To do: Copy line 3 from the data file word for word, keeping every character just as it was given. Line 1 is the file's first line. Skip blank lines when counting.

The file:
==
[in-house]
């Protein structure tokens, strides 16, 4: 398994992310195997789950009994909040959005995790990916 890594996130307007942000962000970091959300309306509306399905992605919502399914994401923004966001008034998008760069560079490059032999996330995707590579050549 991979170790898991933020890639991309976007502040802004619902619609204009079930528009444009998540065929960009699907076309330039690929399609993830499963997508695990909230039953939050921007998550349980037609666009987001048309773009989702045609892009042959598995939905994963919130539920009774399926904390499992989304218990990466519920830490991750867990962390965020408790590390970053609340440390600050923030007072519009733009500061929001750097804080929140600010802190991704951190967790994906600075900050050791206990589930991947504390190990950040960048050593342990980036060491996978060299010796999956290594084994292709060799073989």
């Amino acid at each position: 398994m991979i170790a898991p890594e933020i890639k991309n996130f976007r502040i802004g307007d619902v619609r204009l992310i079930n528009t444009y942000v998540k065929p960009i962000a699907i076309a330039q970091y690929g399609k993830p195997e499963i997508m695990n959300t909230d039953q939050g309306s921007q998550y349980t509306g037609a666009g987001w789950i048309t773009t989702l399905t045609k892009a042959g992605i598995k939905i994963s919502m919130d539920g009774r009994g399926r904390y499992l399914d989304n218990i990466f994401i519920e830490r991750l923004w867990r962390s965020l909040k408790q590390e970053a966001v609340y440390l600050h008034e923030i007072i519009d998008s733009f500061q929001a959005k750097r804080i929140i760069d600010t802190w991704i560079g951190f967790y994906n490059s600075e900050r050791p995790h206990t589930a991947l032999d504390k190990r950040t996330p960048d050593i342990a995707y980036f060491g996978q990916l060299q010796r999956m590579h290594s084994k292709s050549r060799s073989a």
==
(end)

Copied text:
């Amino acid at each position: 398994m991979i170790a898991p890594e933020i890639k991309n996130f976007r502040i802004g307007d619902v619609r204009l992310i079930n528009t444009y942000v998540k065929p960009i962000a699907i076309a330039q970091y690929g399609k993830p195997e499963i997508m695990n959300t909230d039953q939050g309306s921007q998550y349980t509306g037609a666009g987001w789950i048309t773009t989702l399905t045609k892009a042959g992605i598995k939905i994963s919502m919130d539920g009774r009994g399926r904390y499992l399914d989304n218990i990466f994401i519920e830490r991750l923004w867990r962390s965020l909040k408790q590390e970053a966001v609340y440390l600050h008034e923030i007072i519009d998008s733009f500061q929001a959005k750097r804080i929140i760069d600010t802190w991704i560079g951190f967790y994906n490059s600075e900050r050791p995790h206990t589930a991947l032999d504390k190990r950040t996330p960048d050593i342990a995707y980036f060491g996978q990916l060299q010796r999956m590579h290594s084994k292709s050549r060799s073989a």